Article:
Want your kid to become a soccer star? Odds are he’ll make less than $12000 – Forbes
Want your kid to become a professional soccer player?
More than 45% bring home less than $12,000 and 21% netted less than $300 a month. Only 2% of professional soccer players make more than $720,000 a year.
That’s according to a survey of 14,000 male soccer players in 54 countries (except England, Spain and Germany) conducted by the World Players’ Union FIFPro.
“It’s one of the best jobs in the world, but people should also know that it’s difficult to reach a high level and only very few make it to the top,” an anonymous defender from Italy said in the report.
Those lucky enough to have made the cut and play professionally are likely to have a short career and an even shorter contract that averages about 22.6 months.
About 41% of players said they didn’t get paid on time. That’s because of the “jackpot economics” model so loved by clubs nowadays: hire players at the beginning of the season without knowing whether they will be able to pay their salary.
“The football industry is a people business, driven by the same economic factors as the entertainment sector,” FIFPro said.
“Supply and demand allow the most talented players to maximize their rewards, while the majority of players compete for a limited numbers of jobs. This makes their market position weak and their employment conditions often precarious,” FIFPro added.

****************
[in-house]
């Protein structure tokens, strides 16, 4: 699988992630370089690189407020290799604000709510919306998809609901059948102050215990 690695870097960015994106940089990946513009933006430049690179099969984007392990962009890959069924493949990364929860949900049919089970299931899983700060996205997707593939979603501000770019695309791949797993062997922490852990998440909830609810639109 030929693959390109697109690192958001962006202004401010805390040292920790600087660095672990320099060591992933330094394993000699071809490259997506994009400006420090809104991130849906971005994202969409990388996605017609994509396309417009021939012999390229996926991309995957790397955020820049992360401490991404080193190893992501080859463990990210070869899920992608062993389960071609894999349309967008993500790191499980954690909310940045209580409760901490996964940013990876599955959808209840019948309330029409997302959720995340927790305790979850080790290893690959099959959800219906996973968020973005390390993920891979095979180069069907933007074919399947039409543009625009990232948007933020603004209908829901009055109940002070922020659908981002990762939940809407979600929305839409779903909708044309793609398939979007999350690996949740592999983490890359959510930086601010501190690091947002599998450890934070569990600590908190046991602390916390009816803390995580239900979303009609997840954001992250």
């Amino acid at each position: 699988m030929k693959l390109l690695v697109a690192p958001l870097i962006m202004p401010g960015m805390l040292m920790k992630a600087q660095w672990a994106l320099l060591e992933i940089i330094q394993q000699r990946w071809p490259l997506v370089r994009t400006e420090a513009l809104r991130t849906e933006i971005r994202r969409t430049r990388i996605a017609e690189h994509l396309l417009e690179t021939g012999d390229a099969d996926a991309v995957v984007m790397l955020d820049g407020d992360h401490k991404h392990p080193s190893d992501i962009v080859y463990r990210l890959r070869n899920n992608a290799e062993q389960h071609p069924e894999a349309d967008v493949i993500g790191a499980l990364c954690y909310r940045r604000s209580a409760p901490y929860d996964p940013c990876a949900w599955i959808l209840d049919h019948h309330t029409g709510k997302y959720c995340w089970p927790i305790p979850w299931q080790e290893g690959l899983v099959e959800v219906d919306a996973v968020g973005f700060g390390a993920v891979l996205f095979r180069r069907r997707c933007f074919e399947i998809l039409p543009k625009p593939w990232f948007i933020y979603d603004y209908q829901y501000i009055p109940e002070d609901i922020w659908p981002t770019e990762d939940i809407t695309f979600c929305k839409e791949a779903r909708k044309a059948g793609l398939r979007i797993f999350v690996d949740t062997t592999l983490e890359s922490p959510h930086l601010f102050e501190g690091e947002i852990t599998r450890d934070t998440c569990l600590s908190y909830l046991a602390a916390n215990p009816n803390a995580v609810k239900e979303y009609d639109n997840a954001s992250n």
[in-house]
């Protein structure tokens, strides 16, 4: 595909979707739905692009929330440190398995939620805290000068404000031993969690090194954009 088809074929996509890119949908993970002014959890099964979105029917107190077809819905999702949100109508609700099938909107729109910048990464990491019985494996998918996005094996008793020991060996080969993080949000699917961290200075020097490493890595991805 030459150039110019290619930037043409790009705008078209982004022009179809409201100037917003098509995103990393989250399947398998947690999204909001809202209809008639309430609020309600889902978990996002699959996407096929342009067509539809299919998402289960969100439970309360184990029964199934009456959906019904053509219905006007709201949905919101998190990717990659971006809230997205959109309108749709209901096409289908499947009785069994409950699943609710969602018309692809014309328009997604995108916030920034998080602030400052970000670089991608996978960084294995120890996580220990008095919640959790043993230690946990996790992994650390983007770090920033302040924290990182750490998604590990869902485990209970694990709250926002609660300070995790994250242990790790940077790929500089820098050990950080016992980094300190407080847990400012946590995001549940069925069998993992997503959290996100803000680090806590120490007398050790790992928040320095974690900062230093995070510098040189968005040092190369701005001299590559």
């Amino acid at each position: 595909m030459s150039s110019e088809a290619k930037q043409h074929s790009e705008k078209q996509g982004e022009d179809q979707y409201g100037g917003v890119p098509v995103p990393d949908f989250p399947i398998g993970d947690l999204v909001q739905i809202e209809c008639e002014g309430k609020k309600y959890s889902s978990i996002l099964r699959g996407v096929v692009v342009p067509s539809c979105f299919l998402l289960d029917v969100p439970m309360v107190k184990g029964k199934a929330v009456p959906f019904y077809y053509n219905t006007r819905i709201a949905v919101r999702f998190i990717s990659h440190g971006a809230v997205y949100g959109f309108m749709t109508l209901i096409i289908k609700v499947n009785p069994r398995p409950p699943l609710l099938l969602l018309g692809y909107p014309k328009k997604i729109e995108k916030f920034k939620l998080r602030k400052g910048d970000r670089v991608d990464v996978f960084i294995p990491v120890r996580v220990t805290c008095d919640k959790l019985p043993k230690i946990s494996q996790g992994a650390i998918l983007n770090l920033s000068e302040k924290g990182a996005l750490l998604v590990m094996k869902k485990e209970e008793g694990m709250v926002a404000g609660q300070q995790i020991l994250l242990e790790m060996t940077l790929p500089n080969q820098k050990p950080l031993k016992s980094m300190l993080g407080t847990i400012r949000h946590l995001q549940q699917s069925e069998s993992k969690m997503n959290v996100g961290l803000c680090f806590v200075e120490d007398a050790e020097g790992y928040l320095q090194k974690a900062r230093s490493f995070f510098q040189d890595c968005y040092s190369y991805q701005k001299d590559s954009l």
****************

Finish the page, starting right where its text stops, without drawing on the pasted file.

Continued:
And then there is the abuse players have to deal with, with 10% saying they had experienced physical violence on the job.
That means soccer players are five times more likely to experience violence at work compared to workers in other industries, according to FIFPro.
In 23% of those cases, the club management, coaching staff or third parties acting allegedly on behalf of the club were responsible for the violent acts, FIFPro said.
The findings come a week after English soccer was rocked by allegations of child sexual abuse.
England’s Football Association said it was investigating claims after a growing number of players came forward in the past week saying they had been sexually abused by their coaches as children.
— BBC News (UK) (@BBCNews) November 25, 2016
FIFPro called on the FA and soccer’s global governing body, FIFA, and other stakeholders to act and work together to help improve working conditions for young soccer players.
“There are a lot of lies in football,” one Irish defender said. “A lot of promises about contracts and salaries don’t come true.”
Don’t say you haven’t been warned.